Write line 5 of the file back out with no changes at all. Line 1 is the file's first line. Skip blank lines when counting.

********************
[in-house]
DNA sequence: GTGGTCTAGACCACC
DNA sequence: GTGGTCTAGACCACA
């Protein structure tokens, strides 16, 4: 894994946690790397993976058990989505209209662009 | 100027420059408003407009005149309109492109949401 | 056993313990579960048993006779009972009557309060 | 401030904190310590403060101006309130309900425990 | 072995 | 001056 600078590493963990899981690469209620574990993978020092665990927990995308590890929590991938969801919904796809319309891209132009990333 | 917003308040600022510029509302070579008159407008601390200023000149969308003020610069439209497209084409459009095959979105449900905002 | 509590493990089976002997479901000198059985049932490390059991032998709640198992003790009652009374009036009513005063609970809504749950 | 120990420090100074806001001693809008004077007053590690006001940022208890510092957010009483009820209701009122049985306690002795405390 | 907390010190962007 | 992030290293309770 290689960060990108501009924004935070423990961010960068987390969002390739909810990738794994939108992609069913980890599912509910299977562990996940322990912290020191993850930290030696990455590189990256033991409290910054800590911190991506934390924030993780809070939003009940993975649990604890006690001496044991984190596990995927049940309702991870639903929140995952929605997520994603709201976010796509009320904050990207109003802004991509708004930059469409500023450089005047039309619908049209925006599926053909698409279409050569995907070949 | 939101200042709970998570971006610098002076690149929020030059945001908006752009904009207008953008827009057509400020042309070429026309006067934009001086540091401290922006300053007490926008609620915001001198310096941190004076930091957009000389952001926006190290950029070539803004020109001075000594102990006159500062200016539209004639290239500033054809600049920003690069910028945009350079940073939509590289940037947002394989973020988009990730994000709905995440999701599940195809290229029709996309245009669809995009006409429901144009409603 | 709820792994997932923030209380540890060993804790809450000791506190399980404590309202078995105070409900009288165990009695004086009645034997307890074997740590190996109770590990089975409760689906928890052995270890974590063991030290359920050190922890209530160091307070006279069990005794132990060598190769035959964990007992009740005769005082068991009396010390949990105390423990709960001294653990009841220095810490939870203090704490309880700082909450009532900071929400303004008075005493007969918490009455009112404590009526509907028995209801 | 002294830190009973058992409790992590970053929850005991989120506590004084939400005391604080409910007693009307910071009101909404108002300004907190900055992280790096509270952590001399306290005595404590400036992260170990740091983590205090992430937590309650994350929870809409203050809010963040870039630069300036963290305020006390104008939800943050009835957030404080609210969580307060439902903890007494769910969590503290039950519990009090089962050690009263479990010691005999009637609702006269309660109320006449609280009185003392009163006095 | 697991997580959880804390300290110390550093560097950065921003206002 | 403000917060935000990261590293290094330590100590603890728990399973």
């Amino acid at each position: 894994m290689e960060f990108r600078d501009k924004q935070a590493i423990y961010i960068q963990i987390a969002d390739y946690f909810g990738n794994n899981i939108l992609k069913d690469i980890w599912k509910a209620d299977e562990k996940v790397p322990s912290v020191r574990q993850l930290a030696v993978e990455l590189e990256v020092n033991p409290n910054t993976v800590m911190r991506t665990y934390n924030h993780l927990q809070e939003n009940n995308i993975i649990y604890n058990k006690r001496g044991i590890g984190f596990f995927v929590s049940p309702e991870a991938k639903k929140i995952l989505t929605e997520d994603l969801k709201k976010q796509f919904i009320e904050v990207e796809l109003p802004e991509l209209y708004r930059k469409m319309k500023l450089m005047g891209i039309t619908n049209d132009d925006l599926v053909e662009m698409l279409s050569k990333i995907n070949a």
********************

């Amino acid at each position: 894994m290689e960060f990108r600078d501009k924004q935070a590493i423990y961010i960068q963990i987390a969002d390739y946690f909810g990738n794994n899981i939108l992609k069913d690469i980890w599912k509910a209620d299977e562990k996940v790397p322990s912290v020191r574990q993850l930290a030696v993978e990455l590189e990256v020092n033991p409290n910054t993976v800590m911190r991506t665990y934390n924030h993780l927990q809070e939003n009940n995308i993975i649990y604890n058990k006690r001496g044991i590890g984190f596990f995927v929590s049940p309702e991870a991938k639903k929140i995952l989505t929605e997520d994603l969801k709201k976010q796509f919904i009320e904050v990207e796809l109003p802004e991509l209209y708004r930059k469409m319309k500023l450089m005047g891209i039309t619908n049209d132009d925006l599926v053909e662009m698409l279409s050569k990333i995907n070949a």